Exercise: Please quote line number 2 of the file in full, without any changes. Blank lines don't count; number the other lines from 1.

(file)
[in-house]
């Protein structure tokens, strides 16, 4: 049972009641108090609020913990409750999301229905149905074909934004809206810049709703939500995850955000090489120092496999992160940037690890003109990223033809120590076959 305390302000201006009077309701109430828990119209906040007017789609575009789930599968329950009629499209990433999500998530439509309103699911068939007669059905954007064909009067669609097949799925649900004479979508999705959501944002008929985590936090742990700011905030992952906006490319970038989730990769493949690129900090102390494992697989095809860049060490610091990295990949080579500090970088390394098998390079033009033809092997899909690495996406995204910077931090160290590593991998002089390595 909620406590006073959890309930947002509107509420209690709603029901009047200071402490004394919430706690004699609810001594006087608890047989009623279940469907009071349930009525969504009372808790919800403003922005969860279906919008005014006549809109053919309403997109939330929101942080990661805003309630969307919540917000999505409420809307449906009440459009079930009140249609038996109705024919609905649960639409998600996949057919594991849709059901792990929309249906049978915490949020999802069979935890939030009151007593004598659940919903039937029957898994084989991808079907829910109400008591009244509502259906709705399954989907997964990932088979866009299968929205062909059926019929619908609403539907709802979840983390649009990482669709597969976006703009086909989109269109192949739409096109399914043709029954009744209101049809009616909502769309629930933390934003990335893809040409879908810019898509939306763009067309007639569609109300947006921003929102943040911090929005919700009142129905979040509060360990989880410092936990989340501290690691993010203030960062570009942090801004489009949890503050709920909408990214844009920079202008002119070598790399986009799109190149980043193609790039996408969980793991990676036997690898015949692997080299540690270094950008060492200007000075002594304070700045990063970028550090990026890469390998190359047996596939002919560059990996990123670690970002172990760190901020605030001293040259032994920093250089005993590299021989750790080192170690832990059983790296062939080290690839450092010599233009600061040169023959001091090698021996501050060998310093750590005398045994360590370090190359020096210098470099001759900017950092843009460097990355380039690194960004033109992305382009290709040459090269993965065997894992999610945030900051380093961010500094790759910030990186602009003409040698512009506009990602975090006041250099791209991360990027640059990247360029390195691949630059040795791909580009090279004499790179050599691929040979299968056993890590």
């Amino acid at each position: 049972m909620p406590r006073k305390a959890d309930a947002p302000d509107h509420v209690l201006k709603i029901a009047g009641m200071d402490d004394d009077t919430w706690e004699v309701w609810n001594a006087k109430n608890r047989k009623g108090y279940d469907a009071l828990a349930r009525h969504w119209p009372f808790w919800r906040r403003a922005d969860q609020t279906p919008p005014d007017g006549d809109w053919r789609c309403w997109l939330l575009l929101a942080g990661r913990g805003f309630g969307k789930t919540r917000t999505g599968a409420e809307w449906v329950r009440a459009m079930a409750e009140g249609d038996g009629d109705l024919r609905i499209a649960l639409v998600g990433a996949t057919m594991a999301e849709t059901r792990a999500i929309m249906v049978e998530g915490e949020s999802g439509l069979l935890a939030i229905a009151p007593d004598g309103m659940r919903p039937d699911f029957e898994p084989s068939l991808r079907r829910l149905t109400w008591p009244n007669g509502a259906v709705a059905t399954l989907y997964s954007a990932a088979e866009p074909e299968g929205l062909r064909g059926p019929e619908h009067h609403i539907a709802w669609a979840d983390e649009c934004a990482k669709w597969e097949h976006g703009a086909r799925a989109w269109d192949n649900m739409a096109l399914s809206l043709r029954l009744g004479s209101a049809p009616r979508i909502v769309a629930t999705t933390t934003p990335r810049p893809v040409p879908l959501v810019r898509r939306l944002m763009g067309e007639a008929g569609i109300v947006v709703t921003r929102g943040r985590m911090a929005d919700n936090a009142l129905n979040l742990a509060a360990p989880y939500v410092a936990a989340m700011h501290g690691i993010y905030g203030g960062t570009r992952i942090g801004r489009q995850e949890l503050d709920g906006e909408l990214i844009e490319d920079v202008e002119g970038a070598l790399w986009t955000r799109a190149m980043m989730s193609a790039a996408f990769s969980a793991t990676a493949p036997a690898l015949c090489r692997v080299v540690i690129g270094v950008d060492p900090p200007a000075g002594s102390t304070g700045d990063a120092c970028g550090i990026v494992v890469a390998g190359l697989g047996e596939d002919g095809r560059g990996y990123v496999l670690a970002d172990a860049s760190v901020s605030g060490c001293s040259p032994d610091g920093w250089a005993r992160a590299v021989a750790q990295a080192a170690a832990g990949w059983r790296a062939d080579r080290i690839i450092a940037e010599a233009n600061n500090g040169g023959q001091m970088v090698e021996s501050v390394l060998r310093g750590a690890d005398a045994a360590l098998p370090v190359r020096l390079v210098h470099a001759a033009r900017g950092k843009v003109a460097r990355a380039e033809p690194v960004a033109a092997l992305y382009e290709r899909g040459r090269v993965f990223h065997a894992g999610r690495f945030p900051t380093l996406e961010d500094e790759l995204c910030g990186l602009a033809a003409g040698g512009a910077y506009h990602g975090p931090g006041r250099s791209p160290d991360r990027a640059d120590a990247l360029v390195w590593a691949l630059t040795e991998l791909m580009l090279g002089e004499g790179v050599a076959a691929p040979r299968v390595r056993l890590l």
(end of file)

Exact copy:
């Protein structure tokens, strides 16, 4: 049972009641108090609020913990409750999301229905149905074909934004809206810049709703939500995850955000090489120092496999992160940037690890003109990223033809120590076959 305390302000201006009077309701109430828990119209906040007017789609575009789930599968329950009629499209990433999500998530439509309103699911068939007669059905954007064909009067669609097949799925649900004479979508999705959501944002008929985590936090742990700011905030992952906006490319970038989730990769493949690129900090102390494992697989095809860049060490610091990295990949080579500090970088390394098998390079033009033809092997899909690495996406995204910077931090160290590593991998002089390595 909620406590006073959890309930947002509107509420209690709603029901009047200071402490004394919430706690004699609810001594006087608890047989009623279940469907009071349930009525969504009372808790919800403003922005969860279906919008005014006549809109053919309403997109939330929101942080990661805003309630969307919540917000999505409420809307449906009440459009079930009140249609038996109705024919609905649960639409998600996949057919594991849709059901792990929309249906049978915490949020999802069979935890939030009151007593004598659940919903039937029957898994084989991808079907829910109400008591009244509502259906709705399954989907997964990932088979866009299968929205062909059926019929619908609403539907709802979840983390649009990482669709597969976006703009086909989109269109192949739409096109399914043709029954009744209101049809009616909502769309629930933390934003990335893809040409879908810019898509939306763009067309007639569609109300947006921003929102943040911090929005919700009142129905979040509060360990989880410092936990989340501290690691993010203030960062570009942090801004489009949890503050709920909408990214844009920079202008002119070598790399986009799109190149980043193609790039996408969980793991990676036997690898015949692997080299540690270094950008060492200007000075002594304070700045990063970028550090990026890469390998190359047996596939002919560059990996990123670690970002172990760190901020605030001293040259032994920093250089005993590299021989750790080192170690832990059983790296062939080290690839450092010599233009600061040169023959001091090698021996501050060998310093750590005398045994360590370090190359020096210098470099001759900017950092843009460097990355380039690194960004033109992305382009290709040459090269993965065997894992999610945030900051380093961010500094790759910030990186602009003409040698512009506009990602975090006041250099791209991360990027640059990247360029390195691949630059040795791909580009090279004499790179050599691929040979299968056993890590």